are exceeded.

       -m -mergevert
              Merge  duplicate  vertices  at  the  same location into a single
              vertex.  This is usually  safe,  but  is  not  done  by  default
              because  some engines (e.g. Risen3D) need the duplicate vertices
              to stay separate for a special effect.

       -y -windowfx
              Lets glBSP detect and  handle  the  "One-Sided  Window"  mapping
              trick.   This  can  cause  problems  in  some  engines  so it is
              disabled by default.

       -b -maxblock <num>
              Sets the limit of the number of blocks the BLOCKMAP may  contain
              before we truncate it.  Default is 16000.  When the level is too
              large to fit, glBSP will truncate the  blockmap,  so  it  covers
              less area on the level.  This means that in the parts it doesn’t
              cover (at the outer edges) there is no collision detection:  you
              can  walk  through  walls and other objects and bullets/missiles
              don’t hit anything.  On very large but sparse  levels,  using  a
              larger value (e.g. 30000) may help.

              A  more  serious  problem  is  when the blockmap overflows.  The
              blockmap created would be invalid,  and  could  crash  the  DOOM
              engine  when used.  glBSP will create an empty blockmap instead,
              causing modern ports to build their own blockmap.

       -xp -noprog
              Turn off the progress indicator.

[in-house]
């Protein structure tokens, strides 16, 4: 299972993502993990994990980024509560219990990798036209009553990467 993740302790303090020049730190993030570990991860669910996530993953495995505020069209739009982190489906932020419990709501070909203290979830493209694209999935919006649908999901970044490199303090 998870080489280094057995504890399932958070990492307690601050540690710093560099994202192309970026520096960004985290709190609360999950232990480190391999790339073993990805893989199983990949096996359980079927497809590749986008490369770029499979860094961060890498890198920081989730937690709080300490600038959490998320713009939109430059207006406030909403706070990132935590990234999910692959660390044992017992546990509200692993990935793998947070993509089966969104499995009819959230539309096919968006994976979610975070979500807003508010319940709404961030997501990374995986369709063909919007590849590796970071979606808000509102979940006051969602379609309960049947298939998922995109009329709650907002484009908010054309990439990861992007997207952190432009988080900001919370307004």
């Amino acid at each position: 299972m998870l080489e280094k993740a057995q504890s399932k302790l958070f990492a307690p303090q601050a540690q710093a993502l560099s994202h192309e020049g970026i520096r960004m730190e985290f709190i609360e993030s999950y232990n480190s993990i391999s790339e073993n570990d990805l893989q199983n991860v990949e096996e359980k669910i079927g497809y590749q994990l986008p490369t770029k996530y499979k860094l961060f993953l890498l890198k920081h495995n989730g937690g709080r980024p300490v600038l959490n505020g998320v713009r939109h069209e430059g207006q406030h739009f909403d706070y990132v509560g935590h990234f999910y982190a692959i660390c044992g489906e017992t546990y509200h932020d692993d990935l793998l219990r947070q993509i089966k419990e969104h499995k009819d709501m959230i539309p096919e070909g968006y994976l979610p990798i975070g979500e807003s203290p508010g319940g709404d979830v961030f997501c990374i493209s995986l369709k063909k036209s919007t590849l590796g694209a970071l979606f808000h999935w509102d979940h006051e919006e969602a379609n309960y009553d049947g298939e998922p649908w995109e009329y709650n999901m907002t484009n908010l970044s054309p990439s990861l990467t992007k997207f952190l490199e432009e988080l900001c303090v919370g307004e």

-xn -nonormal
              Forces glBSP to not create the normal node information  when  it
              detects that it is absent.

       -xu -prunesec
              Removes  any  unused  sectors that are found in the level.  This
              has the potential to cause problems, since in certain  scripting
              languages (e.g. EDGE’s RTS, or Doom Legacy’s Fragglescript) some
              commands use sector numbers directly, and pruning unused sectors
              can cause those references to become invalid.


       New  in  version  2.20  is support for response files.  These are files
       containing a list  of  options.   You  specify  the  response  file  by
       prefixing it with ’@’.  For example:

       glbsp @argfile.rsp

       The  "@argfile.rsp"  on  the  command  line  will  be replaced with the
       contents of that file.  New-line characters are  treated  like  spaces.
       Recursion (using ’@’ inside a response file) is not supported.


       When  the  normal  nodes overflow, older versions of glBSP would simply
       write out the invalid node data.  glBSP 2.20 and higher now  write  the
       node  data  in  the  ZDBSP  format  (originally  created  for the ZDoom


       Andrew Apted created glBSP and glBSPX and continues to maintain them.

       Andrew Baker, Janis Legzdinsh,  André  Majoral  and  Darren  Salt  have
       contributed code, and Marc Pullen helped with the documentation.

       glBSP  was originally based on BSP 2.3 (C) Colin Reed and Lee Killough,
       which was created from the basic theory stated in DEU5  (OBJECTS.C)  by
       Raphael Quinet.


       This program is free software; you can redistribute it and/or modify it
       under the terms of the GNU General Public License as published  by  the
       Free  Software Foundation; either version 2 of the License, or (at your
       option) any later version.

       This program is is distributed in the hope that it will be useful,  but
       WITHOUT   ANY   WARRANTY;   without   even   the  implied  warranty  of
       General Public License for more details.


       The glBSP Homepage:

                                   July 2007                          glbsp(1)